Crushes, disappointments and friendship problems- this book is an all in one. Everything from Mayil's random thoughts about the boy she likes to the incidents that disturb or upset her are in here. Family issues, such as her father losing his job, and friendship issues, such as breaking friendship with her best friend, are all a part of Mayil's life. She describes her complexes about not looking pretty enough and not having nice hair. She does things like sneaking for a movie without telling her parents, trying on some Fair and Lovely cream, taking french lessons and making her very own game. This book is a perfect bundle of emotions that a pre-teen/ teenager might experience.

More than anything, this diary is a step towards her becoming 'Mayilwriter' and completing all the stories she never never managed to finish. She jots down some of her stories in her diary, and her imagination is wonderful. It makes you want to fly away with her into a land where the first people on earth were called 'Maaa' and 'Baaa', and God is a giant chicken who lays eggs everywhere!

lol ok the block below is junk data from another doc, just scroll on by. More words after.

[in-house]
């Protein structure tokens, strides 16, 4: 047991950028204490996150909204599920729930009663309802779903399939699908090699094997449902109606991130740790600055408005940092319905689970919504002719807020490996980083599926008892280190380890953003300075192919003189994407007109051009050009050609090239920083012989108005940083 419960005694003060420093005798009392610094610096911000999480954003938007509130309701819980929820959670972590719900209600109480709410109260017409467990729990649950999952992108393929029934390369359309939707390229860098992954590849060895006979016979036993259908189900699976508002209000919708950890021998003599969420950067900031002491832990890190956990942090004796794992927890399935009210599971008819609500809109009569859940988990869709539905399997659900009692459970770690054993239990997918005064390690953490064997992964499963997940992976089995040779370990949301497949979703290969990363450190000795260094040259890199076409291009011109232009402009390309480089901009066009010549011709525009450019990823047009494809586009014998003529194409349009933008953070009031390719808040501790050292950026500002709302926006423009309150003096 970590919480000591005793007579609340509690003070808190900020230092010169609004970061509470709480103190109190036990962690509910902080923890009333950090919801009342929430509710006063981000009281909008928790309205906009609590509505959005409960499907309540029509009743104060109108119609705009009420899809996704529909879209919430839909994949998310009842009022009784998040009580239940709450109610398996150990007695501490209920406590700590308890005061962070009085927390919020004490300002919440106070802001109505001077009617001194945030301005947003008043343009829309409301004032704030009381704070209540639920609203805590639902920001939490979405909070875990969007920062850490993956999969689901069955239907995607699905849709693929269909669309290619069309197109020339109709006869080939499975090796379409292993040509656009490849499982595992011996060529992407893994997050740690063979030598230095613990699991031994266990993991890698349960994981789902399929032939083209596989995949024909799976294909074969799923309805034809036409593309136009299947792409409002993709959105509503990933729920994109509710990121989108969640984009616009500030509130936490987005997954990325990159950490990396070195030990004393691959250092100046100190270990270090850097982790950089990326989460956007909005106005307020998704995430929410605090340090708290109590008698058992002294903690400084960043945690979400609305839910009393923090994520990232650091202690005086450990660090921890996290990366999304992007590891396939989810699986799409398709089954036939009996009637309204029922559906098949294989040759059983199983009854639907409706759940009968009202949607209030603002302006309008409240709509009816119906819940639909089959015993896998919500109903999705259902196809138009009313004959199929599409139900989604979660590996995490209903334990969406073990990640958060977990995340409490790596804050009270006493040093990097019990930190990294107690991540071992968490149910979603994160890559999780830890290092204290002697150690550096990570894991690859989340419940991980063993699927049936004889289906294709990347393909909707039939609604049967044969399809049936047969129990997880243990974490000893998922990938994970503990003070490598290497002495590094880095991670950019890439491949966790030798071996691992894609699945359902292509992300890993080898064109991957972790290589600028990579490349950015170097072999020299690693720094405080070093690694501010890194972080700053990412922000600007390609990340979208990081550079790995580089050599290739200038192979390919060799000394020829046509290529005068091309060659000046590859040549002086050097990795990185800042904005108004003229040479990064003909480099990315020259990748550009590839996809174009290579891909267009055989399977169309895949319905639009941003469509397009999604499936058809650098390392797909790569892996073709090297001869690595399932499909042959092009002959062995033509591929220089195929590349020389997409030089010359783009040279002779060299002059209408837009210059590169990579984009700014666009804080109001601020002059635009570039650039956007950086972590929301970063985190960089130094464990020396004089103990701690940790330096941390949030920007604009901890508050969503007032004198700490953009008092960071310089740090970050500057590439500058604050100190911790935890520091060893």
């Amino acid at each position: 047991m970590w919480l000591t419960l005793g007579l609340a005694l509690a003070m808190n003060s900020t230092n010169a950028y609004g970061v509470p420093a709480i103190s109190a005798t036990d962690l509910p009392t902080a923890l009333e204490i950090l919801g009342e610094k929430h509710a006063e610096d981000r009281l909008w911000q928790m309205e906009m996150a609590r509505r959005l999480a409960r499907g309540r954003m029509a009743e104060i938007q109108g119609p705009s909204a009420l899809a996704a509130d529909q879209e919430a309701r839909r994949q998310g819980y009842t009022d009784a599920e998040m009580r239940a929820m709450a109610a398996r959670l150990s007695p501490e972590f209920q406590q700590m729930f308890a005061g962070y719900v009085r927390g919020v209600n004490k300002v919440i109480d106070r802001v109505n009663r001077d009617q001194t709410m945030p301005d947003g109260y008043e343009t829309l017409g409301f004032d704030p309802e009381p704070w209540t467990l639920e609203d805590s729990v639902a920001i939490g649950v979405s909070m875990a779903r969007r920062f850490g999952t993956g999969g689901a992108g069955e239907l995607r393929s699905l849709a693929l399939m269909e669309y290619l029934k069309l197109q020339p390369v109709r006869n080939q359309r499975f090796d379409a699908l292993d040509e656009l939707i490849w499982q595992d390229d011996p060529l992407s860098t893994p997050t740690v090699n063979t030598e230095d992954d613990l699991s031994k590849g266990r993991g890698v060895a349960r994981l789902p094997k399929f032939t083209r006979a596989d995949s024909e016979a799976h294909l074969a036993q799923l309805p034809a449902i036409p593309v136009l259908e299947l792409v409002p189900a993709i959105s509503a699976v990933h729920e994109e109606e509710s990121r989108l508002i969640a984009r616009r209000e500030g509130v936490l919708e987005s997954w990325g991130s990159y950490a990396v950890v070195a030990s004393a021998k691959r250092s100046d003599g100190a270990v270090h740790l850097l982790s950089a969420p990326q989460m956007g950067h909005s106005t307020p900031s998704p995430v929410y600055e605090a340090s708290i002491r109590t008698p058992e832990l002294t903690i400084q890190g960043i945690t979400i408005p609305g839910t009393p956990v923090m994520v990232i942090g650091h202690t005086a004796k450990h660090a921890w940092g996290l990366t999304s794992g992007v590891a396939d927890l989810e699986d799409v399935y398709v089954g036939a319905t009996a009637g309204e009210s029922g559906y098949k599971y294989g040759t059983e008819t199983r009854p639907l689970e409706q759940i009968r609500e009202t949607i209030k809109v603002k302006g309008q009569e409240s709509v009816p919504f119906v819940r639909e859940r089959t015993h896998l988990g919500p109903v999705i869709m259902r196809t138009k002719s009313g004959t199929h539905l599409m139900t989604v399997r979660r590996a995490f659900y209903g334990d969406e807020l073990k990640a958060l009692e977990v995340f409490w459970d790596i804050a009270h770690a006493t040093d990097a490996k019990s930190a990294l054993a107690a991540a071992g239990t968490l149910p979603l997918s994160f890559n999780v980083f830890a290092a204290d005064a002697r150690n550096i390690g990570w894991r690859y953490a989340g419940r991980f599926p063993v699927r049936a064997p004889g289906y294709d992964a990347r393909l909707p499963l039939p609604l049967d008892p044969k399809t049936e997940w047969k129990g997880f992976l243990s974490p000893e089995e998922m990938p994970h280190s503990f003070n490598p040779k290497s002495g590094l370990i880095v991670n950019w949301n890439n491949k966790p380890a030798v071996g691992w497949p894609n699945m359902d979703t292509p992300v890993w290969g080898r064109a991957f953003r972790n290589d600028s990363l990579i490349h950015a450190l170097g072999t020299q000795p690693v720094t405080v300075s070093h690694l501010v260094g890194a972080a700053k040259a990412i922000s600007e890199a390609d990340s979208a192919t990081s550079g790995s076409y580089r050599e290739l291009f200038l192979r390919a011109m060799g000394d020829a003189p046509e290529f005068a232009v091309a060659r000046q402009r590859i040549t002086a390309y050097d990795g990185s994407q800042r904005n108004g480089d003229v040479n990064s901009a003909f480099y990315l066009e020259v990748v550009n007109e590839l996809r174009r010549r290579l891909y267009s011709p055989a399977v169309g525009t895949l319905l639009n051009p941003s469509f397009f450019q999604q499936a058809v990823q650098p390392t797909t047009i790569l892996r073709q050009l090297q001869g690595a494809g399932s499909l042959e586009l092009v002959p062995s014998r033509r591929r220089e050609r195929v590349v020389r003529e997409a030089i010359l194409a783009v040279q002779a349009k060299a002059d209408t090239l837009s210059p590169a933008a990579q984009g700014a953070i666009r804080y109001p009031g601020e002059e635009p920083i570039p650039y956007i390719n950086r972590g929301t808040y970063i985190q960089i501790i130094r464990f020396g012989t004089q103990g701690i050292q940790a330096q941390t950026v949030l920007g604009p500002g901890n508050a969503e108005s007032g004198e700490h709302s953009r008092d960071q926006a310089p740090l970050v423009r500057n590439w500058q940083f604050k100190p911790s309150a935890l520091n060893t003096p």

Mayil's entries are truly hilarious and the drawing that top them them off just make me want to laugh more! The way she titles her entries! From 'Ma Rocks my Socks' to 'Marshmallows and MSG', they were all great. Plus, the double and single underlining to emphasize on the words, and the mention of 'Bama Vijayam' and 'Nilambhari' make it so authentic that you can perfectly imagine being Mayil. Hilarious sentences and amazing illustrations, make it a great read. So, open the book and listen to Mayil, for now she will not keep quiet!

1st Prize awarded to Krusha, a student of Abacus, Chennai, for Gulla and the Hangul
“ I liked the starting of the story and the drawings. And I liked the houses but I felt bad when the earthquake came and destroyed the village. And when Gulla went to the forest to save a deer from the wild dogs. And in the morning the deer turned into a sheen (the Spirit of the Eternal Snow) and the deer was near the sheen and the sheen asked to the boy to ask a wish and the boy asked that there should be no more earthquake in the village, And that’s what made me happy. “